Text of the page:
How to Set Up as a Sole Trader

If you’ve always dreamed of owning and running your own business, you have a number of options available to you including setting up as a limited company or registering as a sole trader. In this article, we focus on how to set up as a sole trader in Ireland. A sole trader is the simplest legal structure for a business in Ireland and it also has a very straight forward registration process.

To register as a sole trader in Ireland, you will need to take the following steps:

1. Register for Income Tax by completing Form TR1

The first thing you need to do is complete a Form TR1 and submit it to your local tax office. Basically, a Form TR1 allows you to register for taxes, including Income Tax, VAT and Employers PAYE. As a sole trader, you will need to file an income tax return and pay your liabilities before 31 October each year.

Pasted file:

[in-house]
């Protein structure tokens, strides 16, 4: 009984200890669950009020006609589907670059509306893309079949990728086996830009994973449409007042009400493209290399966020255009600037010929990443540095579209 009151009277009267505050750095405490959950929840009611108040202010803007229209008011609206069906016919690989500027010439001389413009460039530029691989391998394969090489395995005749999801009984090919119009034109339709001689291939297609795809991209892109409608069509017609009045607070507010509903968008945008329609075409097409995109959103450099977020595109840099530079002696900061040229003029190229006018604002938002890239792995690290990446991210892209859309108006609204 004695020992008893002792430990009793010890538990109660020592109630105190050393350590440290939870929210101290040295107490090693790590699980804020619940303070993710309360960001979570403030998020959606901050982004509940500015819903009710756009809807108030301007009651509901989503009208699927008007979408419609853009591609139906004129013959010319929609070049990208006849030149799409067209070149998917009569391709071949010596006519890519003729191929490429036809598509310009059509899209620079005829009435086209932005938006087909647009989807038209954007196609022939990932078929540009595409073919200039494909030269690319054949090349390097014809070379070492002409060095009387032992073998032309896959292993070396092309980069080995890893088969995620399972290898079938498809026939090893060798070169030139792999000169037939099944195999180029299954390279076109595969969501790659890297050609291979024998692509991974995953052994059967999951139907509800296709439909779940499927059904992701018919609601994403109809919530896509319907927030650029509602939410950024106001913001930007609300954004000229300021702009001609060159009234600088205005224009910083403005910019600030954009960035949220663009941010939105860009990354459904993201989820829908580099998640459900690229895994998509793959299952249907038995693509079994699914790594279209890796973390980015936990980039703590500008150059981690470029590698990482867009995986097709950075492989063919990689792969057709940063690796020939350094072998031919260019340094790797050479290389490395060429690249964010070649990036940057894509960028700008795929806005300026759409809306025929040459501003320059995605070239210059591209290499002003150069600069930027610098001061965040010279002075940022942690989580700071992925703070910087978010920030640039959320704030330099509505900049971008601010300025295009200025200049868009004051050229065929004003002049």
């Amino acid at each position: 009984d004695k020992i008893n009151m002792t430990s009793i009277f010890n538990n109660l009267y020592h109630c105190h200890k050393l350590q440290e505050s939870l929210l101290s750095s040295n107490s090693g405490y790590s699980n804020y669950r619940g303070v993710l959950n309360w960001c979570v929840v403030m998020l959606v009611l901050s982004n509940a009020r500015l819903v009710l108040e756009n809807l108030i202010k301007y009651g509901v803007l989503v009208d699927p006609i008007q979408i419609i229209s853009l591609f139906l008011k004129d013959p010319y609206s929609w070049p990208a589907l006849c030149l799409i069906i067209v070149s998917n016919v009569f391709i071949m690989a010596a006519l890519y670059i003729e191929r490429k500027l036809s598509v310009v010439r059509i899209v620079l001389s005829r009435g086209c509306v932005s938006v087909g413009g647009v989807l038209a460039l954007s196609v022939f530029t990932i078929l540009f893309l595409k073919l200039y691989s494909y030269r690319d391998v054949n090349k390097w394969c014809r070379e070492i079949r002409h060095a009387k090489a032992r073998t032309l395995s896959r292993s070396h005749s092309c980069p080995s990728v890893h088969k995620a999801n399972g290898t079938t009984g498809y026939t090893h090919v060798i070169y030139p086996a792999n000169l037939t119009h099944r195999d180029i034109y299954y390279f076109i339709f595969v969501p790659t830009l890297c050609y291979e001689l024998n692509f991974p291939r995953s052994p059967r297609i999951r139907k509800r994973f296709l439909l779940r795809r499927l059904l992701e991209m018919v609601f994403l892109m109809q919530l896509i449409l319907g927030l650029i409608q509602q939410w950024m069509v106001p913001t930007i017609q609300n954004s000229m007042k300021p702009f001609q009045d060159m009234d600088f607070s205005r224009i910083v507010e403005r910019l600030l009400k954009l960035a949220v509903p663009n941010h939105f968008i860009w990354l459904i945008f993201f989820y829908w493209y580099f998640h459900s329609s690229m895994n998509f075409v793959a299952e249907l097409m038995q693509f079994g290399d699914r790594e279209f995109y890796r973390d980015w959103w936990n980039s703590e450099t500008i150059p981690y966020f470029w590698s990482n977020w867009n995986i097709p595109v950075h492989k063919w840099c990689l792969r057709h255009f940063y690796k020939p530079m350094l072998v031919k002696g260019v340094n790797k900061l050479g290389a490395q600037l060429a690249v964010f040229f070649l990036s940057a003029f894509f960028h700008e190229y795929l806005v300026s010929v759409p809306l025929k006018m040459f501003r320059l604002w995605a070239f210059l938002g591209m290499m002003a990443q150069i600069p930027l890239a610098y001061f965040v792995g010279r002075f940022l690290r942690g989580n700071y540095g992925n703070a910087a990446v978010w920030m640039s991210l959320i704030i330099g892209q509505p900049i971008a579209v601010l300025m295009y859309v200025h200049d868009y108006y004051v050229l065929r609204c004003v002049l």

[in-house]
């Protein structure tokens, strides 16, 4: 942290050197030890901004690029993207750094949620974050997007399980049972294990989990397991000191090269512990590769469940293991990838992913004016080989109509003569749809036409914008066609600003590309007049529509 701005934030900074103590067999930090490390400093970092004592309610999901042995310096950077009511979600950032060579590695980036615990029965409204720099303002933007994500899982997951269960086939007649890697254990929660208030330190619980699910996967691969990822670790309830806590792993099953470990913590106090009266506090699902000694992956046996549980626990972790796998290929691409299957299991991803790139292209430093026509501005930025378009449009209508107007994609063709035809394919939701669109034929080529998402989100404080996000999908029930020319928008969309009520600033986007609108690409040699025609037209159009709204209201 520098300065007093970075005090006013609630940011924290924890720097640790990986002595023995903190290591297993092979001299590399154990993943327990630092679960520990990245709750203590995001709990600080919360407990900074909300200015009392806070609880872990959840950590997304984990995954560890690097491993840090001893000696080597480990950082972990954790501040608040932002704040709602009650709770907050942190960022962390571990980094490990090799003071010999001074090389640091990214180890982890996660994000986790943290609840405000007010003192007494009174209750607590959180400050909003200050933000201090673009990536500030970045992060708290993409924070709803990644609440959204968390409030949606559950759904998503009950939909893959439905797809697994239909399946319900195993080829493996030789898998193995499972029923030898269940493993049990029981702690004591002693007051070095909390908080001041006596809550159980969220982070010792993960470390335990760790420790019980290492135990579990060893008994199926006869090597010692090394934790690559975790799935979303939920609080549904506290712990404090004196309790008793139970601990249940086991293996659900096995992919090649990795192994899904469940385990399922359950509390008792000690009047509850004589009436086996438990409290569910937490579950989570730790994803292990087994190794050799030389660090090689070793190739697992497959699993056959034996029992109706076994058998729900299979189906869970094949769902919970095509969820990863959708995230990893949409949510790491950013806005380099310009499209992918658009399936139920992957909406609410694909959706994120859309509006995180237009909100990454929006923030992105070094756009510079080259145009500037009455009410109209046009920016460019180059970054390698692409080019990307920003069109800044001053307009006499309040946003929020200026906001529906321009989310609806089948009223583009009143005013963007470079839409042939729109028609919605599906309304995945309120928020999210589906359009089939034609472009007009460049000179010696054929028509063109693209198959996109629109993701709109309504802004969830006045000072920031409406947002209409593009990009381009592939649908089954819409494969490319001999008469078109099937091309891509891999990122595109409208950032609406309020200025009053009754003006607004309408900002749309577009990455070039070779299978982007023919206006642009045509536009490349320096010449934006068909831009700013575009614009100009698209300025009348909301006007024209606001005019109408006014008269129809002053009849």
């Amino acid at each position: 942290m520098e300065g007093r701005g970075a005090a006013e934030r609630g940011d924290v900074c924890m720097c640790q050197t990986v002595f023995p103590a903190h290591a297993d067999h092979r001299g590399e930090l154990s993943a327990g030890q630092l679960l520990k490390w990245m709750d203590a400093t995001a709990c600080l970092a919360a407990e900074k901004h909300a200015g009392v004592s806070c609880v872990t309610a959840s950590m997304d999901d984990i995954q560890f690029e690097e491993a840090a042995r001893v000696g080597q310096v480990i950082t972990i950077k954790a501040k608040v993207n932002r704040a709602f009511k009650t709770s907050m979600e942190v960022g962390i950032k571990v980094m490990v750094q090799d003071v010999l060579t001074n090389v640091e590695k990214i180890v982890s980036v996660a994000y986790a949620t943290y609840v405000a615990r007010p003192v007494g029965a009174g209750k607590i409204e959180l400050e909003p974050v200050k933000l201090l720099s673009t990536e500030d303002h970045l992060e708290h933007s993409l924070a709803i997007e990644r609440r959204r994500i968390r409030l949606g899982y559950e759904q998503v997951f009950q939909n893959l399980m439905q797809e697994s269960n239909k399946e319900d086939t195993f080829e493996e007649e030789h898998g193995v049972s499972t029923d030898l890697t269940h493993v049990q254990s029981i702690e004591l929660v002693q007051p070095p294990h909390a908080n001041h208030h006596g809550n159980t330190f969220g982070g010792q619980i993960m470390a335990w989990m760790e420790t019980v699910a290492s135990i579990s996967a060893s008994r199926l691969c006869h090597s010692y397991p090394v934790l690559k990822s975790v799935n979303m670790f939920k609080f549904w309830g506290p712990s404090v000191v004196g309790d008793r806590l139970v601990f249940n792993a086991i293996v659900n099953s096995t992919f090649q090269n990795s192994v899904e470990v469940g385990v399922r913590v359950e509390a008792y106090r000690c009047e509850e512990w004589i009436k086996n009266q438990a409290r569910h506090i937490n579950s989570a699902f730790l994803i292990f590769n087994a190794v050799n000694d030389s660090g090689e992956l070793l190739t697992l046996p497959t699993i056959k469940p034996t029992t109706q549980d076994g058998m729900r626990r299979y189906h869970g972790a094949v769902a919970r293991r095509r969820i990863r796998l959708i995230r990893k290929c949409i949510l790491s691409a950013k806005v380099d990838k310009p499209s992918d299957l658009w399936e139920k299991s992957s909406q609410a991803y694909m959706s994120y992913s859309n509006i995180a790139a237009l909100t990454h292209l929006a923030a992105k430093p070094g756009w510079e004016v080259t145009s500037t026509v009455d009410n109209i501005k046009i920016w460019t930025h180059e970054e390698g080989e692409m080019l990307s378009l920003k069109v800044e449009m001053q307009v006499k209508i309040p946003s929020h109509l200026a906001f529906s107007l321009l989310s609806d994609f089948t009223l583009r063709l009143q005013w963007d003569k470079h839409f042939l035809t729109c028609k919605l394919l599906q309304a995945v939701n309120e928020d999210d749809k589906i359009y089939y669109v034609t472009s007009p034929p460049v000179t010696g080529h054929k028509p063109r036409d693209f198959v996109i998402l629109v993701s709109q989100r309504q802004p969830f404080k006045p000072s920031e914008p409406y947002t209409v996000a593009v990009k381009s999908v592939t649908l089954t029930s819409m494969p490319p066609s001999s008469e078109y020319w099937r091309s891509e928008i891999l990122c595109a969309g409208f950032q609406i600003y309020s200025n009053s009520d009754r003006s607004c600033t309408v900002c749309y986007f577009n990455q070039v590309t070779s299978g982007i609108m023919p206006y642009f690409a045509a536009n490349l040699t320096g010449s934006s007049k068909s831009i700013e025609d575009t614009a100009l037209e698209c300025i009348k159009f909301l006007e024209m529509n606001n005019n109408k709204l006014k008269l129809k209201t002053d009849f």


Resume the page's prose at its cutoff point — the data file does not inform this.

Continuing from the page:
Simply put, income tax is a tax on the profit made by your business. But it’s important to remember that even if you made a loss or your business had minimal trading, you must submit an income tax.

2. Register for VAT (if applicable)
In general, if your business supplies goods over €75,000 per year or services over €37,500, you are obliged to register for VAT. But there are a number of exceptions such as taxis and crèches who do not charge VAT.

VAT returns contain details of the VAT on your sales and the VAT on your purchases as well as details of goods bought from and sold to other EU countries. If you have more sales than purchases, then you will pay the difference to Revenue.